Home Research Scleroderma Research By Diagnosis

Minocycline in Early Diffuse Scleroderma

Seminal, year-long pilot trial at Harvard in 1998, with results that have ongoing relevance to treatment options today.

Minocycline in Early Diffuse Scleroderma  The Lancet, Volume 352, No. 9142, p1755-1756, 28 November 1998

Summary

On November 28th, 1998, the Harvard scleroderma trial, Minocycline in Early Diffuse Scleroderma, was published in The Lancet, one of the world’s leading peer-reviewed medical journals. Its publication in this prestigious medical journal came six months after its presentation at the Sixth Biennial Congress of the International Society for Rheumatic Therapies on May 8th, 1998.

This non-blinded, small pilot trial of 11 scleroderma patients was conducted over the course of one year by Drs. David E. Trentham, Christine H. Le, and Alejandro Morales. Patients of less than three years disease duration, with no serious internal organ involvement, were selected to participate. All patients were administered minocycline at a starting dose of 50mg twice daily for the first month. The dose was then increased 100mg minocycline twice daily for the remainder of the study. In evaluations that were carried out at three-monthly intervals, this dose was found to be well tolerated.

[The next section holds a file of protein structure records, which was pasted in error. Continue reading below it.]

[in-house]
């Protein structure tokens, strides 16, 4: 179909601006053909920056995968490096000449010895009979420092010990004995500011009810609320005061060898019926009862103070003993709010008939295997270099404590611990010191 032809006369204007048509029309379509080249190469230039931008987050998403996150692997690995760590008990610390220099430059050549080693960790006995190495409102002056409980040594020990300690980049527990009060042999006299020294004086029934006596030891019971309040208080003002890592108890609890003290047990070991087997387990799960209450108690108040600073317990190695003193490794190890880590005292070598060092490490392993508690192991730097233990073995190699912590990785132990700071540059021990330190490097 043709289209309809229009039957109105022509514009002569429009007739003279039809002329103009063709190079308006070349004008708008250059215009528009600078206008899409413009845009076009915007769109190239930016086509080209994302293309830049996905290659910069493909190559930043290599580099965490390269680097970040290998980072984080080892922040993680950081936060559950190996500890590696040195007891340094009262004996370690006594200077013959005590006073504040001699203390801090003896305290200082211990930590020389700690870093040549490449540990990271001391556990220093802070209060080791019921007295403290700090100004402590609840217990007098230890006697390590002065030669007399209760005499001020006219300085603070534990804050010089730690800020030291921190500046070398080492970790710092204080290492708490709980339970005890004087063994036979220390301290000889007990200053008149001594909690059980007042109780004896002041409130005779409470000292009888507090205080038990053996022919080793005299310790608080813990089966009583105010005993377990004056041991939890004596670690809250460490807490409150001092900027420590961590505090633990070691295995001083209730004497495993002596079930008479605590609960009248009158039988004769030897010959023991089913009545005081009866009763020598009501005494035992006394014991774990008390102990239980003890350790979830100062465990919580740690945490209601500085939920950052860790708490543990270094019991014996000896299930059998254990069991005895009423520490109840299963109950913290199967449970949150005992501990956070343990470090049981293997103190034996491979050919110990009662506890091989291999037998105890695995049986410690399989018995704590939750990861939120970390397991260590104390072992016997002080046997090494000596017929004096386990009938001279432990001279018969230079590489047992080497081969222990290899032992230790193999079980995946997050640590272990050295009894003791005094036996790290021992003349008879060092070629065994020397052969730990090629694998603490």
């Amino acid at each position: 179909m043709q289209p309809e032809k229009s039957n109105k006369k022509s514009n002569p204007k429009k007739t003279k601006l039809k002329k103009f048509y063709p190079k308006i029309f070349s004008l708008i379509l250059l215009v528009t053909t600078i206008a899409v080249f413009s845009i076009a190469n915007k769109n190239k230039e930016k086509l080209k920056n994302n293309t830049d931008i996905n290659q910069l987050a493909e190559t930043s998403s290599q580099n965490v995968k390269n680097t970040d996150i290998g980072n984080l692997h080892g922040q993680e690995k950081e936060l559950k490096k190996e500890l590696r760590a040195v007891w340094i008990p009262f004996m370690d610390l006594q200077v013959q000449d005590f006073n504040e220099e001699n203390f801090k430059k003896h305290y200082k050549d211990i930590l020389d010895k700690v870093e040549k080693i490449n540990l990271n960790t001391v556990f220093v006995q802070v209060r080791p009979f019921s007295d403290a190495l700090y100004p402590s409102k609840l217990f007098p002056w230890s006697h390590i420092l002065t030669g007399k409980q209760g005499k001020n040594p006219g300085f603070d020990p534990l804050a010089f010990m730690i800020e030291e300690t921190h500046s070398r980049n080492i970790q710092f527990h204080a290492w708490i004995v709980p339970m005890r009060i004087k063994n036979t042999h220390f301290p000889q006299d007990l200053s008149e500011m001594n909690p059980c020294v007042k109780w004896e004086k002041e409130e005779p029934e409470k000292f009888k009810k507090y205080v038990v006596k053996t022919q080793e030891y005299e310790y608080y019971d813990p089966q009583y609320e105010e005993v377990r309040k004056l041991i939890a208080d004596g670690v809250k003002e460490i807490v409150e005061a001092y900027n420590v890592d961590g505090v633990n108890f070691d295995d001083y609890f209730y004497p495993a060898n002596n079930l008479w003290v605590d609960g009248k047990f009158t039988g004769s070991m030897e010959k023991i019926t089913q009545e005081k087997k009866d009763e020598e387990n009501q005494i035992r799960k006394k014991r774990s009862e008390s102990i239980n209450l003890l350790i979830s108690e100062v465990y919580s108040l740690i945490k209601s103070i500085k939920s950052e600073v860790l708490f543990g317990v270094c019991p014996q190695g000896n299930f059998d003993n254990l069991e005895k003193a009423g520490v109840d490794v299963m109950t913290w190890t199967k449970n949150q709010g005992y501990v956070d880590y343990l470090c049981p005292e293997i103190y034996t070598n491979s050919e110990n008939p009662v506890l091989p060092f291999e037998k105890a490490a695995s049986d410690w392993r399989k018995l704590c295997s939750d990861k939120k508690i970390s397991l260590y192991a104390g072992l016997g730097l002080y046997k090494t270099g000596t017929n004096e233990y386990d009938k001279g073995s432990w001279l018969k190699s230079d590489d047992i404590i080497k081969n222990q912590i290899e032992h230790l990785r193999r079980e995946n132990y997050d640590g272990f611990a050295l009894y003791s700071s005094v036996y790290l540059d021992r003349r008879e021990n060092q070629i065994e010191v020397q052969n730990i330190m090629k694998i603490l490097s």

Of the 11 trial participants, 9 improved substantially, and 6 completed the yearlong study. Of these 6 completers, 4 were found to have full resolution of their skin disease and 3 were found to be free of all disease activity in the final physician and patient assessments.

RBF Commentary:

Although this preliminary trial was small, its results were unmatched in terms of symptom reversal and provided a benchmark for the safe and effective use of minocycline as a relatively benign, inexpensive treatment for a significantly disabling and painful disease with poor prognosis.

It’s pertinent to note that patient experience has demonstrated that remissions achieved by scleroderma patients being treated by minocycline may take longer than this trial permitted. Nevertheless, the results of this study are clearly reflective of the decades of clinical experience and case reports of Dr. Thomas MacPherson Brown,  as documented in The New Arthritis Breakthrough and Scleroderma: The Proven Therapy That Can Save Your Life, by medical writer, Henry Scammell, and also the innumerable reported anecdotal cases that have been provided subsequently to this foundation.

In a press release, on December 1st, 1998, by Henry Scammell’s original New York publisher, M. Evans & Company,  a lead author of the trial, Dr. David Trentham of Boston’s Beth Israel Hospital, the largest teaching hospital of Harvard Medical School, remarked, “I must admit we were pleasantly surprised.”  Further, he stated, “Patients may live three to five to ten years, but they increasingly become more and more disabled. [This is] as close to a cure as you can get. It’s safe and highly, highly effective in a condition that previously had no real, definitive way of control.”

Further commentary about the use of minocycline for scleroderma from the clinical experience of Dr. David Trentham was provided in an article submission to this foundation upon his retirement and can be read here.

Click here to read the abstract of the Minocycline in Early Diffuse Scleroderma trial or to purchase and download the full trial publication from The Lancet website.


 

Back To Questions